Winfield Cup
Our next major initiative was against the disgraceful cigarette advertising through sponsorship of sport such as the Winfield Rugby League telecasts throughout NSW and some national networks. NSMA initiated the private prosecution of Sydney TV station Channel Ten alleging breach of the Broadcasting and Television Act by displaying Winfield signs and entertainment promotions in conjunction with these twice weekly broadcasts of the football matches. We succeeded in having them committed for trial but because of the important public interest in the outcome of such a case it was then taken over by the Director of Public Prosecutions. Channel Ten were eventually convicted of the breach and fined a paltry $2000. However the victory set a precedent in law after it successfully withstood an appeal to the High Court. This result effectively closed the biggest perceived loophole for snide tobacco advertising on TV although some others, particularly car racing, still exist today.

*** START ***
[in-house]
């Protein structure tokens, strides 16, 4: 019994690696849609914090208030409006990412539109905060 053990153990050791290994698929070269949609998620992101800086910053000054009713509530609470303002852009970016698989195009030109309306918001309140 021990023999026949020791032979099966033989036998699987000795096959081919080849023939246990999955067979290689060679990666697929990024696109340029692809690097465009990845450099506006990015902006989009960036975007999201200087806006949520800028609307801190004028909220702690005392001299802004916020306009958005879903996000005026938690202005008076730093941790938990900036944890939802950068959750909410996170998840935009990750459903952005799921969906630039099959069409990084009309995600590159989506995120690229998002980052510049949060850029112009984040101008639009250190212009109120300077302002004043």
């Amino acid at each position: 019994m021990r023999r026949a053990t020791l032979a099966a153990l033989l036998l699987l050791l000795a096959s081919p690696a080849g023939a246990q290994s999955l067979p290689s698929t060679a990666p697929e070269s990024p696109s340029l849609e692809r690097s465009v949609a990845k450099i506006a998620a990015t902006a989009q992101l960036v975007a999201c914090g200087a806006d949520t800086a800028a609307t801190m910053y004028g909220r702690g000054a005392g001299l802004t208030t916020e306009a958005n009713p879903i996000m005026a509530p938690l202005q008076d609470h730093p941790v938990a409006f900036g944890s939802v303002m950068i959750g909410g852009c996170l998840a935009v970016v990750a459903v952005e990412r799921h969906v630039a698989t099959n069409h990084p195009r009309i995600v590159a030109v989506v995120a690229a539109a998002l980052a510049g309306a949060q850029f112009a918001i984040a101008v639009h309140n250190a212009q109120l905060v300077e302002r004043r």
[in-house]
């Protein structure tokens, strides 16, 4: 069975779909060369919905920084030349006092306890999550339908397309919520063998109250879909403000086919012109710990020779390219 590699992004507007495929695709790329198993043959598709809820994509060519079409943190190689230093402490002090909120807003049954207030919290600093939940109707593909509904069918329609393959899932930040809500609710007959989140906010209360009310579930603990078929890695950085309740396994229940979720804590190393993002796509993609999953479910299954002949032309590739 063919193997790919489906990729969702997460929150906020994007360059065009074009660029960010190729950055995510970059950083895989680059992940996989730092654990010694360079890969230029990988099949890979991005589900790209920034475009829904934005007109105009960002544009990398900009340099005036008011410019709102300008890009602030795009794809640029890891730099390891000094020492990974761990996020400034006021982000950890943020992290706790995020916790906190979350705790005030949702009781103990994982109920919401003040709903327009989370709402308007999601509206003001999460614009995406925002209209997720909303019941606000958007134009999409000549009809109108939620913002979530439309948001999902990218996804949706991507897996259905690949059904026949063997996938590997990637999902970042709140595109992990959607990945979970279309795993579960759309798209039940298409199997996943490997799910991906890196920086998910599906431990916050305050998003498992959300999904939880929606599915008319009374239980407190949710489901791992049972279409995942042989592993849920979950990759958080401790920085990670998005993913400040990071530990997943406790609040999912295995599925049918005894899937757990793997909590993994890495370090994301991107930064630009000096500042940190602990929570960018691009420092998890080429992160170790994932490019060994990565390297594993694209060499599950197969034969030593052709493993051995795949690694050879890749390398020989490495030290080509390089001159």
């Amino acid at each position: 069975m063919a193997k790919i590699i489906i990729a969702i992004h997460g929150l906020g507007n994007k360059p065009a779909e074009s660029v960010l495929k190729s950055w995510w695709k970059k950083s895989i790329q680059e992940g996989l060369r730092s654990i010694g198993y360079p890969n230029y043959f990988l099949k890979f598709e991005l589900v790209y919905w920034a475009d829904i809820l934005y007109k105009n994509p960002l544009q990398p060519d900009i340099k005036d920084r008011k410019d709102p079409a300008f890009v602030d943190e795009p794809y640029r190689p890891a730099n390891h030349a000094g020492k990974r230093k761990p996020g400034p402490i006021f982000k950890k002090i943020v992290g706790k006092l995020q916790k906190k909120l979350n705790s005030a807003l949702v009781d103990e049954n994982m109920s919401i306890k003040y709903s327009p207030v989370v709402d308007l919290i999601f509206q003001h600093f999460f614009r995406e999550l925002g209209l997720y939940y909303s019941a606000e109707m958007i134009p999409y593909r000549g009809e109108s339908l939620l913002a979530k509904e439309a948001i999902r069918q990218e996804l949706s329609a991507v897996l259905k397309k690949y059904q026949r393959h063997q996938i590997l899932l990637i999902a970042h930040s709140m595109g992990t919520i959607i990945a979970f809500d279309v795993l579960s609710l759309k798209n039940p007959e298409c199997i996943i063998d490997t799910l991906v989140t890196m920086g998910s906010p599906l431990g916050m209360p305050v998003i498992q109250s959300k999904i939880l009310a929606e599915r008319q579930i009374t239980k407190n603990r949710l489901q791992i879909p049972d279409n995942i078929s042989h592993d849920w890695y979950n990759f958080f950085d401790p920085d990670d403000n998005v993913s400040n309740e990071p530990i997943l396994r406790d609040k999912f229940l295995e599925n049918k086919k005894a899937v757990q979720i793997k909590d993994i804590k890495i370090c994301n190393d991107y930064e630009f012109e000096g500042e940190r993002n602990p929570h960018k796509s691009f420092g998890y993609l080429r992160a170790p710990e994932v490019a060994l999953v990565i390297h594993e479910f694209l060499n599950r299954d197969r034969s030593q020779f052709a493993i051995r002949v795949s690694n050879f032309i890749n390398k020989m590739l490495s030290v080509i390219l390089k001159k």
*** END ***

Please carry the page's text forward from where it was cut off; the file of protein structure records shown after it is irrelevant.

Thanks to Team
Arthur spoke highly of Brian's commitment to getting the Movement started in the first place and his dedication to keep it going for twenty five years. He noted the contribution of his wife Angela who has put up with the intrusions into family life and the many disruptions to the McBride household along the way. He also commended the great help and support of the various committee and campaign workers who had helped it survive for this period in spite of no government funding of any kind. He was pleased to note the attendance of Professor John Palmer one of the very early committee members. This has indeed been a great achievement and he congratulated the Movement on its successes and hoped that it would continue to carry the fight to the tobacco industry until the job was finally done in conjunction with the good work being done by the other health agencies.